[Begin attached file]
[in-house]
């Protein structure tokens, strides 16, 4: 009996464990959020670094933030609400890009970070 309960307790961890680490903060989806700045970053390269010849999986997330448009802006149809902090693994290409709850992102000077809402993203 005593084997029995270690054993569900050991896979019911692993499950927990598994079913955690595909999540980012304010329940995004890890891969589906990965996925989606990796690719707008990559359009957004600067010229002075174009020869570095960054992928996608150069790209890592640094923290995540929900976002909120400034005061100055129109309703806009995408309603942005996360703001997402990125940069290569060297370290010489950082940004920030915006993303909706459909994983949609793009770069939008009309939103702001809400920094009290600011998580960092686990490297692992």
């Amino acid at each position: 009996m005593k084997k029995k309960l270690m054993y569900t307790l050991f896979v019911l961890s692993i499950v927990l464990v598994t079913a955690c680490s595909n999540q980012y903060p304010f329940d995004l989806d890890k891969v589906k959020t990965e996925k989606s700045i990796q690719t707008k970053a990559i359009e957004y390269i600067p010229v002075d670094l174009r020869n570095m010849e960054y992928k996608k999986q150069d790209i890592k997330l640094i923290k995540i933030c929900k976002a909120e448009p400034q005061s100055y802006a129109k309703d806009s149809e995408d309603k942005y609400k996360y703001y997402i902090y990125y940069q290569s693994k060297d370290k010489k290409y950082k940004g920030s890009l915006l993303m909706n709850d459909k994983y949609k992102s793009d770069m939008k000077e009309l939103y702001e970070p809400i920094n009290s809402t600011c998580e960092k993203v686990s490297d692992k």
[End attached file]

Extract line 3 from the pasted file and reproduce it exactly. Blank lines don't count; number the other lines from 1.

């Amino acid at each position: 009996m005593k084997k029995k309960l270690m054993y569900t307790l050991f896979v019911l961890s692993i499950v927990l464990v598994t079913a955690c680490s595909n999540q980012y903060p304010f329940d995004l989806d890890k891969v589906k959020t990965e996925k989606s700045i990796q690719t707008k970053a990559i359009e957004y390269i600067p010229v002075d670094l174009r020869n570095m010849e960054y992928k996608k999986q150069d790209i890592k997330l640094i923290k995540i933030c929900k976002a909120e448009p400034q005061s100055y802006a129109k309703d806009s149809e995408d309603k942005y609400k996360y703001y997402i902090y990125y940069q290569s693994k060297d370290k010489k290409y950082k940004g920030s890009l915006l993303m909706n709850d459909k994983y949609k992102s793009d770069m939008k000077e009309l939103y702001e970070p809400i920094n009290s809402t600011c998580e960092k993203v686990s490297d692992k």